There was so much talk at the recent School Board meeting that it was hard to know what, if anything, anybody said. A week before, Trustee John Kelly made public his call for closing Dunbar School, one element of a master reconfiguration plan from a study commissioned by the District. Then came a public letter from Dunbar staff acknowledging that the school, currently at less than 50% of student capacity, is a likely target for closure. “We understand the reasons why,” it said. “We also understand that you, as our trustees, must do what’s best for students districtwide. We support you in this.” But at the packed-house marathon meeting March 9, the board voted 3-2 against a proposal to close Dunbar for the year 2023-24. The idea was voted down by a majority looking for a more measured approach. Much more measured, one hopes, than the contentious, irrational, confusing meeting itself. A civics lesson it wasn’t.
Pharmacist Aman Garg, formerly of Pharmaca, wants to re-establish a local pharmacy in Sonoma. The store closed on February 25, a victim of the bankrupt chain being sold to Walgreens. Now, he’s looking for space to open as an independent retailer. Walgreens won’t be moving into the old location – the vacant West Napa Street store is for lease. But Garg says the rent is just too high for him. “I have a business plan put together,” said Garg. “I have the LLC, the business license, initial investment capital funds; I just need the space. If we can secure a location with a lease agreement, then I can make sure most of all the things that people of Sonoma loved about Pharmaca remain intact,” he told The Sun. “With a new name, independent and fully locally owned.” Give him a call at 408.506.2195.
The art of the no-deal? Staffers at the Sonoma Valley Museum of Art, now members of the Cultural Workers Union, have filed a formal complaint of unfair labor practice. Delays and foot-dragging by management, they say, have “threatened the viability of the museum’s signature community outreach program, Art Rewards The Student.” The allegations, painted in broad strokes: Because of admin innaction, Sonoma students have already lost nearly two months of potential arts education, and teaching artists missed two months of pay. “The students may lose the opportunity to see their work on the walls of our beloved museum,” said teaching artist Alice Pennes. “The museum’s unfair negotiation tactics hurt Sonoma students first and foremost, and we fear the program will not use all the grant monies and funding it has received for 2023.”
It took eight years, but Sonoma County has its first Winery Events Ordinance, which sets standards for winery events such as parking requirements, food service, traffic management, and noise standards. You know, the types of activities typically associated with agriculture and farming.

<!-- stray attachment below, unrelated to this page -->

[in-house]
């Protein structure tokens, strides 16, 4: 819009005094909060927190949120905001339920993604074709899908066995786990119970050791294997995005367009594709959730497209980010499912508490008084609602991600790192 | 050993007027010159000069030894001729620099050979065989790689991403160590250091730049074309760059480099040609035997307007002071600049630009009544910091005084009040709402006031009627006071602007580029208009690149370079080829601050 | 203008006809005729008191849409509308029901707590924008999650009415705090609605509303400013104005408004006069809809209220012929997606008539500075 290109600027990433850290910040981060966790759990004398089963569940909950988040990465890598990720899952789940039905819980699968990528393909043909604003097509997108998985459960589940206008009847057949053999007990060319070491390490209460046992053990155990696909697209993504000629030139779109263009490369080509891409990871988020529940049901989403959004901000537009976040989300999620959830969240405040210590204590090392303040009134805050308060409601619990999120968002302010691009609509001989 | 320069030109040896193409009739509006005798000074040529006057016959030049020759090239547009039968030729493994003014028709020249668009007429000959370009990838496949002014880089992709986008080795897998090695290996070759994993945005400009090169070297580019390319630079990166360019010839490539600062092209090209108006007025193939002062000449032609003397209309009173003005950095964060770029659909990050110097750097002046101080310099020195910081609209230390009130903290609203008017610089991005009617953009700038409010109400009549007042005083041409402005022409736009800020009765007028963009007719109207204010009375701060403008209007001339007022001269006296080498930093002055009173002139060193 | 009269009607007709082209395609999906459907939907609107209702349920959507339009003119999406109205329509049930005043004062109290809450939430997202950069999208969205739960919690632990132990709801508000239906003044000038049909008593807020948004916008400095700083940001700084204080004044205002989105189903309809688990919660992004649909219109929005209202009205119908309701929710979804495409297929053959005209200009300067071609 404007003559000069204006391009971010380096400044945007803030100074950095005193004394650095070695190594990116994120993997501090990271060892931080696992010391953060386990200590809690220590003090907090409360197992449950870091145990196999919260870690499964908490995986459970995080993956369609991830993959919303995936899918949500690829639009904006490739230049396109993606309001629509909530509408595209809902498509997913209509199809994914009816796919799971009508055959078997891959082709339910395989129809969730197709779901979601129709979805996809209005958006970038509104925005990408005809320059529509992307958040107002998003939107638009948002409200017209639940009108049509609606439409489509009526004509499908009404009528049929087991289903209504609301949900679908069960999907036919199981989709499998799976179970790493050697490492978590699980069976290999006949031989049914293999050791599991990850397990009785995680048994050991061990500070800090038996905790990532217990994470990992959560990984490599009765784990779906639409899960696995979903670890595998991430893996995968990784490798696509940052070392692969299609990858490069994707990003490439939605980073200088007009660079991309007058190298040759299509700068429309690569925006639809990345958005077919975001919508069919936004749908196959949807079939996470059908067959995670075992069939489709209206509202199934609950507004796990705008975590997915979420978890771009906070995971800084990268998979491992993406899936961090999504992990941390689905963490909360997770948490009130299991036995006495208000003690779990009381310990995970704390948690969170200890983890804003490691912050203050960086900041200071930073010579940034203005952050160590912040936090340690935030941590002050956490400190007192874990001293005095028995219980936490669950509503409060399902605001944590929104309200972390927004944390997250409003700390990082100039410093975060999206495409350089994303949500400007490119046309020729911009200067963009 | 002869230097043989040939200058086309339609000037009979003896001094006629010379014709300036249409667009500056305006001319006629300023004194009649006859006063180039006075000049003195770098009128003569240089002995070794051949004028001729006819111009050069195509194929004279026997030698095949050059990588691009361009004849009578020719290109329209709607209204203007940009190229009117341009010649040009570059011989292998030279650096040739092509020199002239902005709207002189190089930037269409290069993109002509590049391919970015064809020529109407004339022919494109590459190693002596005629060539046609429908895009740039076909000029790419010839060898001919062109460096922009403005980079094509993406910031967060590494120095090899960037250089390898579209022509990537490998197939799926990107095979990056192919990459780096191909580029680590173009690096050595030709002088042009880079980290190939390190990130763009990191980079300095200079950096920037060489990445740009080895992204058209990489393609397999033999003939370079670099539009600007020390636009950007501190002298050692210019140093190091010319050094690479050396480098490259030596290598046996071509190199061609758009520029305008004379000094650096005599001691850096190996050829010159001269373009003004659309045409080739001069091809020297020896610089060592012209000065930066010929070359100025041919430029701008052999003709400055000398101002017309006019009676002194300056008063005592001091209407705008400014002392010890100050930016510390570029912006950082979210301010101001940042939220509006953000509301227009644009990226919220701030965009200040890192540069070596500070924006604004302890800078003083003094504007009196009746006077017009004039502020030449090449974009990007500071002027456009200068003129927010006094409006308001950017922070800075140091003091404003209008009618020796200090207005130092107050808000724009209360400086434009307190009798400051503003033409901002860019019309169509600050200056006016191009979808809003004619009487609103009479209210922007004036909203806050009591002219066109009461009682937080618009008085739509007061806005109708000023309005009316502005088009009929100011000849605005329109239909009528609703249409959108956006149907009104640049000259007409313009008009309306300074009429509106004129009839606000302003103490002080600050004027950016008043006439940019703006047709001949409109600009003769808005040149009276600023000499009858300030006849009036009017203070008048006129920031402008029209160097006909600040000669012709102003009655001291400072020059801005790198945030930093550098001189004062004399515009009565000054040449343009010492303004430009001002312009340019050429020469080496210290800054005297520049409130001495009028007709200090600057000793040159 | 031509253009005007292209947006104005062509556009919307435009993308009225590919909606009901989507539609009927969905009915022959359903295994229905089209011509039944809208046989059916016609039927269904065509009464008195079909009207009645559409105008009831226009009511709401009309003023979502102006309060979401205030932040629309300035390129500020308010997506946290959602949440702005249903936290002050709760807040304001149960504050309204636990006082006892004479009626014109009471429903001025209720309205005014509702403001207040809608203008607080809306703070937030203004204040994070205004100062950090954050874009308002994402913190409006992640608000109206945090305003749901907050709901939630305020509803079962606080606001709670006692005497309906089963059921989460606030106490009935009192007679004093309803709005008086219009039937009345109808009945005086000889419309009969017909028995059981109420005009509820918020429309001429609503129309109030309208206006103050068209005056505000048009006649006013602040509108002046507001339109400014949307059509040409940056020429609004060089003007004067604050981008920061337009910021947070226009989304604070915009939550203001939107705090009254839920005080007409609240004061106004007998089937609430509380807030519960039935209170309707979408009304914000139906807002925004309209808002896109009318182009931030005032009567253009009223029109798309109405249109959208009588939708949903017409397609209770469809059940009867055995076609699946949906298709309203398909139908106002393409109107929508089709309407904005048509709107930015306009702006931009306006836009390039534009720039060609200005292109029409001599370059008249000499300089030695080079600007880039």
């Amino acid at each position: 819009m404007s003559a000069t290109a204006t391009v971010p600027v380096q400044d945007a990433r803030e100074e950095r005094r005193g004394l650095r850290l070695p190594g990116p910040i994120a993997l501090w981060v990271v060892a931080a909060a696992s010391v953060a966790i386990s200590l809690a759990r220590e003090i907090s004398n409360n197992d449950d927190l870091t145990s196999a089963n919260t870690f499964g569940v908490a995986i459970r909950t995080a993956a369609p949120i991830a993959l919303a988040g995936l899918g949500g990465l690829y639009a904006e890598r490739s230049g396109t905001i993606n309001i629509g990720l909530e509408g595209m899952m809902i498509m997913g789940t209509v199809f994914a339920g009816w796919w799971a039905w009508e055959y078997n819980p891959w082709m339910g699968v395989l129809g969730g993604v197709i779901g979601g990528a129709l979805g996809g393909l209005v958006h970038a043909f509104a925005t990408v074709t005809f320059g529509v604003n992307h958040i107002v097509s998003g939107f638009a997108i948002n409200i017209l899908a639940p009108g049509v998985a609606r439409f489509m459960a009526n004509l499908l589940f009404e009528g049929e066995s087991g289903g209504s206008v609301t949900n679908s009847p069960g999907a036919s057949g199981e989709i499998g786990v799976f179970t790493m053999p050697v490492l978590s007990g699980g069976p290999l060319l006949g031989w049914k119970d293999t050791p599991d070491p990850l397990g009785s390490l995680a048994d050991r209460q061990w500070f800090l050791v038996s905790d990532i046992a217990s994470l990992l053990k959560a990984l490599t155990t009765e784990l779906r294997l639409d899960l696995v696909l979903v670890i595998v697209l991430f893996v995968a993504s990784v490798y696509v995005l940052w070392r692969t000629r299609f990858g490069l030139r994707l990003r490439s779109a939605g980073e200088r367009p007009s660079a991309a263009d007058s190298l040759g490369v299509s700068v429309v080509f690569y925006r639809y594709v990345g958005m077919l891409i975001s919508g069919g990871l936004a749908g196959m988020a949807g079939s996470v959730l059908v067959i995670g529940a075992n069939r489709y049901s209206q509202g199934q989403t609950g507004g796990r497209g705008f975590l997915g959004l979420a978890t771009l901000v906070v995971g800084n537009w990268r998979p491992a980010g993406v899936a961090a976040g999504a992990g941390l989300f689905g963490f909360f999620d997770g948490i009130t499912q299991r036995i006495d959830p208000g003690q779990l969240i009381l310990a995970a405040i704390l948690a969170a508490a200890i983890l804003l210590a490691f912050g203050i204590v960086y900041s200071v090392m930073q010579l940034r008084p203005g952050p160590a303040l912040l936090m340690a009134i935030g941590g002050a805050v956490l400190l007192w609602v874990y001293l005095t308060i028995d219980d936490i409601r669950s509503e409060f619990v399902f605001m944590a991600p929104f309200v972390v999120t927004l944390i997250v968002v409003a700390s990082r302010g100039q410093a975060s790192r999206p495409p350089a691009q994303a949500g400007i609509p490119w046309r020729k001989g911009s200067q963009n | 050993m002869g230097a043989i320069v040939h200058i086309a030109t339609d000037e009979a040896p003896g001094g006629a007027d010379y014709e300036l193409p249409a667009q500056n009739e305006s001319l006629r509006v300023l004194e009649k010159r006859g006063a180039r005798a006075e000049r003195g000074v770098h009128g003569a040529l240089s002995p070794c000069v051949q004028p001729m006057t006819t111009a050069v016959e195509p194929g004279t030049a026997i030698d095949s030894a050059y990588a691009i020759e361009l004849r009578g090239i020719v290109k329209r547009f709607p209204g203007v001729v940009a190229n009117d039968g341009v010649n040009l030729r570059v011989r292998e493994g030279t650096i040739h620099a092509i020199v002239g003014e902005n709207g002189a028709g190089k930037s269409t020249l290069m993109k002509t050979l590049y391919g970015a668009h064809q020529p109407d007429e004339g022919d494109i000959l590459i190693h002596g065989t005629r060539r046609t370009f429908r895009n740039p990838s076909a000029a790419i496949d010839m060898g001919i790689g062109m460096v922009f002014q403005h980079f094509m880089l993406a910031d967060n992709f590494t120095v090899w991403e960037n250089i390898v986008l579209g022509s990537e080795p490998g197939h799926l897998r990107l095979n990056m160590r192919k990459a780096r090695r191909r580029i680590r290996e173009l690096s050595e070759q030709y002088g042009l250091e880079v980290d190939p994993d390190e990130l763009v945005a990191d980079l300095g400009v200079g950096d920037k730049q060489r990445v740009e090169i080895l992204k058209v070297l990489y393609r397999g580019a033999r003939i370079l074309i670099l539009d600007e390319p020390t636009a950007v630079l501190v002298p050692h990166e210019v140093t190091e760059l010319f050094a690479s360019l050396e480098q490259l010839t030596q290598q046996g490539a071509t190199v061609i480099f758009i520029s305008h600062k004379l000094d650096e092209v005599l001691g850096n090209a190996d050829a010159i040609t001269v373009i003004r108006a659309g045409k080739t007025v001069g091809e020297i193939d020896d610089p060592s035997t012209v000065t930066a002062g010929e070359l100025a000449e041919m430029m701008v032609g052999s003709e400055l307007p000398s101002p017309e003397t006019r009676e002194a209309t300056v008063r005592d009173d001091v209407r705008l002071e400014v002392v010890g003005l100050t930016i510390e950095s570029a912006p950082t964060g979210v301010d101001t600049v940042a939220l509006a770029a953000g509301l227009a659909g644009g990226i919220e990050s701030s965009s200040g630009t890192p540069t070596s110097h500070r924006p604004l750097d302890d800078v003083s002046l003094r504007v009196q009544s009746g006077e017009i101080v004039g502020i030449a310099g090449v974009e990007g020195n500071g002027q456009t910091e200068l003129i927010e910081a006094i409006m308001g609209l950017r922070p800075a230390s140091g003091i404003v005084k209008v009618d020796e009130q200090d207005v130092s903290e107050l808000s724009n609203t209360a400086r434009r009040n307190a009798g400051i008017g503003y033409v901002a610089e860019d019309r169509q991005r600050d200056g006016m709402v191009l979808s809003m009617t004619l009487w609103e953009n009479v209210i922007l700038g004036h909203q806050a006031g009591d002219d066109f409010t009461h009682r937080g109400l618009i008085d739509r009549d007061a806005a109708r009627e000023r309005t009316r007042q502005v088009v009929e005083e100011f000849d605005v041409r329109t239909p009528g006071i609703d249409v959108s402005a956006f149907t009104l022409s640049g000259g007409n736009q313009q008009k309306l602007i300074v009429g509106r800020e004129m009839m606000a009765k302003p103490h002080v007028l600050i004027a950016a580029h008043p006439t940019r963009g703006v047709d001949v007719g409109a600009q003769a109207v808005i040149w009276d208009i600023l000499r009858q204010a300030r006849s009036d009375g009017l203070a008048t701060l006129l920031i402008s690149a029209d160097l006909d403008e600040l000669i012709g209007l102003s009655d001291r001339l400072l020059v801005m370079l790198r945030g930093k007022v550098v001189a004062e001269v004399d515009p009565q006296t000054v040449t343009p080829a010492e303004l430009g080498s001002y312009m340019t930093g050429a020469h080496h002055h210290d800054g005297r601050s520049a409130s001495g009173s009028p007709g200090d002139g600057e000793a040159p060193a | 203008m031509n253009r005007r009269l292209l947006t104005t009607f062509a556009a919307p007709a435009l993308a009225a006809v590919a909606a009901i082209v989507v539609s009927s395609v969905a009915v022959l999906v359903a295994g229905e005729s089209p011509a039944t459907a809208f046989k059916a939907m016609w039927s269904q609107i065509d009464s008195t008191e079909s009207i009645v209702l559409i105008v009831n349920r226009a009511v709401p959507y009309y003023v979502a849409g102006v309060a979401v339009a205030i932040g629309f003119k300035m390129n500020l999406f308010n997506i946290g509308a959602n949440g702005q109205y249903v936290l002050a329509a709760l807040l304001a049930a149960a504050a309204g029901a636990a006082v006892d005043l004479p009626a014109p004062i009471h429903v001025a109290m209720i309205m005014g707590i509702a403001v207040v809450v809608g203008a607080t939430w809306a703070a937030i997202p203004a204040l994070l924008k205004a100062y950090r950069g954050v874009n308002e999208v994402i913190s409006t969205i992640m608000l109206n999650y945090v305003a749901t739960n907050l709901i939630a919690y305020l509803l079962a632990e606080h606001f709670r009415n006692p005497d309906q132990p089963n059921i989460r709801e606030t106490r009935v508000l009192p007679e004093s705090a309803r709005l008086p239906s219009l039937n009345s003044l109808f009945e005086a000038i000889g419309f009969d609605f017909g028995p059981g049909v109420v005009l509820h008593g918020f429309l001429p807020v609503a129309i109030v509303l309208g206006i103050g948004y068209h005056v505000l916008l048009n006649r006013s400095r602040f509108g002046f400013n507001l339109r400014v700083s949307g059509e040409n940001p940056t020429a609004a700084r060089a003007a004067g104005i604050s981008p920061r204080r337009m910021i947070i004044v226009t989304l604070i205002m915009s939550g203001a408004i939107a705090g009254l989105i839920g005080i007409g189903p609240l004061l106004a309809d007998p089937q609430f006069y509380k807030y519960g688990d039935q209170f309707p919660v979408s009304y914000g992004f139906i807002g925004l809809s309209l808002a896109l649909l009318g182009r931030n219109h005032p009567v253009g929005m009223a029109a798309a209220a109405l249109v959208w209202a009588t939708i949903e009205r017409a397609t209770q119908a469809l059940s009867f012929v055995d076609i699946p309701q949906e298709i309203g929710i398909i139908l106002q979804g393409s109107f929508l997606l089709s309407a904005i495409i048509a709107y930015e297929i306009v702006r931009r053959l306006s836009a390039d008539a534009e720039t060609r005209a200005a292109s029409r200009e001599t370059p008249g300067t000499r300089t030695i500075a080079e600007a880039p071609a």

Legend has it, Jim Burch, in a moment of inspiration worthy of the great writer himself, sketched out the idea for the Jack London Yacht Club on a cocktail napkin at the Jack London Saloon. It was after the fires of 2017 and Glen Ellen had been hit hard. Moods were grim, morale low. Burch figured that a community event, something novel and kind of quirky, might help. How about a race of miniature sailboats on the nearby creek? “It’s true,” Burch says of that frenzied inspiration. “But it took more than one napkin.”… Now he and Ana Dominguez are co-commodores of the Jack London Yacht Club – the only officially-recognized such entity to have its clubhouse in a saloon. The Jack to Jack Race returns March 25. Jacklondonyachtclub.org
M&G Productions is looking for seven actors (ideally four men and three women aged mid-twenties to mid-forties) to perform a staged reading of a new play entitled “Why A Duck – A Play.” The work was created by Gerrett Snedaker, based on the movies of the Marx Brothers and the book edited by Richard Anobile. Auditions are March 26, so contact [email protected]. And how he got into my pajamas, I’ll never know.
Sonoma County has inked a 25-year rent-free agreement with the UC Master Gardener program for use of the vacant garden area and greenhouse building at the county’s Los Guilicos campus in Kenwood. Once renovated by UC, the 36,000 sq. ft. property will be used for garden propagation activities, educational workshops, and plant sales to the public. “The UC Master Gardener program is a wonderful community asset and important public service for information about home horticulture and pest management,” said Susan Gorin. “We’re delighted to have found the program a new home to continue their research and education on sustainable land practices in Sonoma County.”
The wildlife cameras placed at Sugarloaf Ridge State Park have seen a lot of critters, but this is a first – a new mammal species. CritterCam volunteer Gretchen Paradis spotted the small, shy Sonoma Chipmunk (Neotamias sonomae).” The Sonoma Chipmunk is a good example of a local species that science knows little about, they are too shy, and very good at hiding,” said Dr. Dan Levitis. “Like Bigfoot but smaller. Smallfoot.”
– Val Robichaud, [email protected]